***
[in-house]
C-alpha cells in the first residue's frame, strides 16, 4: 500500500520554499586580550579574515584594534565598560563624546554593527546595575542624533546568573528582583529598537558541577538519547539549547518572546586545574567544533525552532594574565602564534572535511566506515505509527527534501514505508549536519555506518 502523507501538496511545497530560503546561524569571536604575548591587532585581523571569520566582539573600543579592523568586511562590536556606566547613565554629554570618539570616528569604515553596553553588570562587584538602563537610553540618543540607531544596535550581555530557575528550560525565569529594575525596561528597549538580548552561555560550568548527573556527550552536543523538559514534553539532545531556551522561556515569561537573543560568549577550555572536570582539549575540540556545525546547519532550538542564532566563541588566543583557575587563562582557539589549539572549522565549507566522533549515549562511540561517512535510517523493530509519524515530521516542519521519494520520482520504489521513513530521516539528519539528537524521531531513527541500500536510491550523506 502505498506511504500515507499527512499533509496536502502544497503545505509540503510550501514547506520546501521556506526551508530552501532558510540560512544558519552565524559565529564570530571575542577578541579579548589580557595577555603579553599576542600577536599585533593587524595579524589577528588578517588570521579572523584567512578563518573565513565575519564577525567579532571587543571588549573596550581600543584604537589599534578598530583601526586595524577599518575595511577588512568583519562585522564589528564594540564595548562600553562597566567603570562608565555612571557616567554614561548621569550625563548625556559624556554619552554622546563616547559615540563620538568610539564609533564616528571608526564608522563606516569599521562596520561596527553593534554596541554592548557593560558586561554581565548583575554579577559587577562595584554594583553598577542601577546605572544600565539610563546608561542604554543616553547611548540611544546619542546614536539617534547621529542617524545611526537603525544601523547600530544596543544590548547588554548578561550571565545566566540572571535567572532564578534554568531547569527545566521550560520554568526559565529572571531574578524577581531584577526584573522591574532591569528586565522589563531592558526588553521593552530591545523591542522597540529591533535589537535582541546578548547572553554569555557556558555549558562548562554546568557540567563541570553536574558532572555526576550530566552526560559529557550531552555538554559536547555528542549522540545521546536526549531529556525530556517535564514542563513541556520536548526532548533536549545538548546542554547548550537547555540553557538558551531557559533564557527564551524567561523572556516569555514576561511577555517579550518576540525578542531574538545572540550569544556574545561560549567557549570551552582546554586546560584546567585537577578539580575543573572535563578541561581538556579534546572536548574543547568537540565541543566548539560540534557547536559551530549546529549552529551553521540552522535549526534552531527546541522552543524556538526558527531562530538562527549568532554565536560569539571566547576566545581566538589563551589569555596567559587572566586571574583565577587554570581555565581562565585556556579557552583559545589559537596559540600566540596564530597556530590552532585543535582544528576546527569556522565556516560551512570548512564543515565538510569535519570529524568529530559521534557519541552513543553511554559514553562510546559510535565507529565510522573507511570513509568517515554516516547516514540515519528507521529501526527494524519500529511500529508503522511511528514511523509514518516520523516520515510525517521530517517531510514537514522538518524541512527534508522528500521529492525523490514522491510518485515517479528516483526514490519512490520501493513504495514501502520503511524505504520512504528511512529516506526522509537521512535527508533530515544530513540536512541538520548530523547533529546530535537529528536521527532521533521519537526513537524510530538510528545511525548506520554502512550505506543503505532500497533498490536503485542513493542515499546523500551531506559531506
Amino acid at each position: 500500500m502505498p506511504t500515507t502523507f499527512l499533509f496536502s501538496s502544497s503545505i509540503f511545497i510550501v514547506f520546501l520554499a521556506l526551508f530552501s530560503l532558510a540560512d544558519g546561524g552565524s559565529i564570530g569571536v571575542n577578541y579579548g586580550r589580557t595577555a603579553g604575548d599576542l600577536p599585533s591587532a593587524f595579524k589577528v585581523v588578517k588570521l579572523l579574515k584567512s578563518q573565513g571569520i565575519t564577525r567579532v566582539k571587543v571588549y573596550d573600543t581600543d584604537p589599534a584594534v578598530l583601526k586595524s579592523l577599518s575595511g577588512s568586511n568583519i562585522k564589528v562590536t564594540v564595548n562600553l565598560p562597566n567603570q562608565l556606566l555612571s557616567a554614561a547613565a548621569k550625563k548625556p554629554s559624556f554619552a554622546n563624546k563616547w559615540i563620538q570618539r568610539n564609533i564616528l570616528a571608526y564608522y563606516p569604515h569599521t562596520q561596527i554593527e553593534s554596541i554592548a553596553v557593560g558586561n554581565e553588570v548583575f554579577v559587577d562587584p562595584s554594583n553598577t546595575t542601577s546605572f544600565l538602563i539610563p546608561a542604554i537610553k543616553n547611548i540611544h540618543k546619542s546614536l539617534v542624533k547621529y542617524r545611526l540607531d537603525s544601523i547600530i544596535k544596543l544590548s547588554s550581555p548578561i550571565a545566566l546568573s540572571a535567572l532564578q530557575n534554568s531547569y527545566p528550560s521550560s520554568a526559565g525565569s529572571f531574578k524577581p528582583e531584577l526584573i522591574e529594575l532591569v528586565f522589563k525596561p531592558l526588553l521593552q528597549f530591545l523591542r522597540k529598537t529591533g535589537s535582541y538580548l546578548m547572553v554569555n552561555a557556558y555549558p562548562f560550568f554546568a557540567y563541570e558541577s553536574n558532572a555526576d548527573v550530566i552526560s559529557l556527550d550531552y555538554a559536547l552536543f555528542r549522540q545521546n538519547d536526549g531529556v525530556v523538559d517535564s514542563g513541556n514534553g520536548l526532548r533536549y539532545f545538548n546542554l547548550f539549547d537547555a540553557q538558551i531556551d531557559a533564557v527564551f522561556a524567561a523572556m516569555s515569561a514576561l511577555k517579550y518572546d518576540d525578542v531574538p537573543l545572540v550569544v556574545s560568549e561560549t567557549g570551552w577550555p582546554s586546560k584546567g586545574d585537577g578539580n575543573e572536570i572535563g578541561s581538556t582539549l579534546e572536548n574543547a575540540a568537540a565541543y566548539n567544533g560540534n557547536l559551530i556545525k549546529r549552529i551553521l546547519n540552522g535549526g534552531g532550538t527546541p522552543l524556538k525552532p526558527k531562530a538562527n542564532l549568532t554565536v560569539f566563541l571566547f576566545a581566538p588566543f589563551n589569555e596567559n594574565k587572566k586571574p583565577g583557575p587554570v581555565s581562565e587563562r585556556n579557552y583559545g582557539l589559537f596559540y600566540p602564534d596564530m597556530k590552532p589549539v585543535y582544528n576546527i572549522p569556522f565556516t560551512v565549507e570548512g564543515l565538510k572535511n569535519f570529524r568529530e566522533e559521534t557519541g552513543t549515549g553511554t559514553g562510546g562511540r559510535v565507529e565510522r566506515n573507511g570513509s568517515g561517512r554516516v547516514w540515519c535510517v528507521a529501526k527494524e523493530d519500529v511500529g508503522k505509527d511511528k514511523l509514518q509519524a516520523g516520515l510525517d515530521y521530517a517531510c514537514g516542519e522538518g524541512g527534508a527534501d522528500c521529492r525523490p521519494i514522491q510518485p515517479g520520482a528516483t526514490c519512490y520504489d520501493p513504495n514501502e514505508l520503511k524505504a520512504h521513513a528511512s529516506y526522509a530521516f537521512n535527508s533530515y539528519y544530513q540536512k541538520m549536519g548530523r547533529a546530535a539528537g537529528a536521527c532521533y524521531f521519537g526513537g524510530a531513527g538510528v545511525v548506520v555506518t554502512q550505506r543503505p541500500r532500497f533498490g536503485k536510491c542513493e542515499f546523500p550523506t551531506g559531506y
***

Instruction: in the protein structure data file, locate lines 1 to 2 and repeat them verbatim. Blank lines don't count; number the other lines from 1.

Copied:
[in-house]
C-alpha cells in the first residue's frame, strides 16, 4: 500500500520554499586580550579574515584594534565598560563624546554593527546595575542624533546568573528582583529598537558541577538519547539549547518572546586545574567544533525552532594574565602564534572535511566506515505509527527534501514505508549536519555506518 502523507501538496511545497530560503546561524569571536604575548591587532585581523571569520566582539573600543579592523568586511562590536556606566547613565554629554570618539570616528569604515553596553553588570562587584538602563537610553540618543540607531544596535550581555530557575528550560525565569529594575525596561528597549538580548552561555560550568548527573556527550552536543523538559514534553539532545531556551522561556515569561537573543560568549577550555572536570582539549575540540556545525546547519532550538542564532566563541588566543583557575587563562582557539589549539572549522565549507566522533549515549562511540561517512535510517523493530509519524515530521516542519521519494520520482520504489521513513530521516539528519539528537524521531531513527541500500536510491550523506 502505498506511504500515507499527512499533509496536502502544497503545505509540503510550501514547506520546501521556506526551508530552501532558510540560512544558519552565524559565529564570530571575542577578541579579548589580557595577555603579553599576542600577536599585533593587524595579524589577528588578517588570521579572523584567512578563518573565513565575519564577525567579532571587543571588549573596550581600543584604537589599534578598530583601526586595524577599518575595511577588512568583519562585522564589528564594540564595548562600553562597566567603570562608565555612571557616567554614561548621569550625563548625556559624556554619552554622546563616547559615540563620538568610539564609533564616528571608526564608522563606516569599521562596520561596527553593534554596541554592548557593560558586561554581565548583575554579577559587577562595584554594583553598577542601577546605572544600565539610563546608561542604554543616553547611548540611544546619542546614536539617534547621529542617524545611526537603525544601523547600530544596543544590548547588554548578561550571565545566566540572571535567572532564578534554568531547569527545566521550560520554568526559565529572571531574578524577581531584577526584573522591574532591569528586565522589563531592558526588553521593552530591545523591542522597540529591533535589537535582541546578548547572553554569555557556558555549558562548562554546568557540567563541570553536574558532572555526576550530566552526560559529557550531552555538554559536547555528542549522540545521546536526549531529556525530556517535564514542563513541556520536548526532548533536549545538548546542554547548550537547555540553557538558551531557559533564557527564551524567561523572556516569555514576561511577555517579550518576540525578542531574538545572540550569544556574545561560549567557549570551552582546554586546560584546567585537577578539580575543573572535563578541561581538556579534546572536548574543547568537540565541543566548539560540534557547536559551530549546529549552529551553521540552522535549526534552531527546541522552543524556538526558527531562530538562527549568532554565536560569539571566547576566545581566538589563551589569555596567559587572566586571574583565577587554570581555565581562565585556556579557552583559545589559537596559540600566540596564530597556530590552532585543535582544528576546527569556522565556516560551512570548512564543515565538510569535519570529524568529530559521534557519541552513543553511554559514553562510546559510535565507529565510522573507511570513509568517515554516516547516514540515519528507521529501526527494524519500529511500529508503522511511528514511523509514518516520523516520515510525517521530517517531510514537514522538518524541512527534508522528500521529492525523490514522491510518485515517479528516483526514490519512490520501493513504495514501502520503511524505504520512504528511512529516506526522509537521512535527508533530515544530513540536512541538520548530523547533529546530535537529528536521527532521533521519537526513537524510530538510528545511525548506520554502512550505506543503505532500497533498490536503485542513493542515499546523500551531506559531506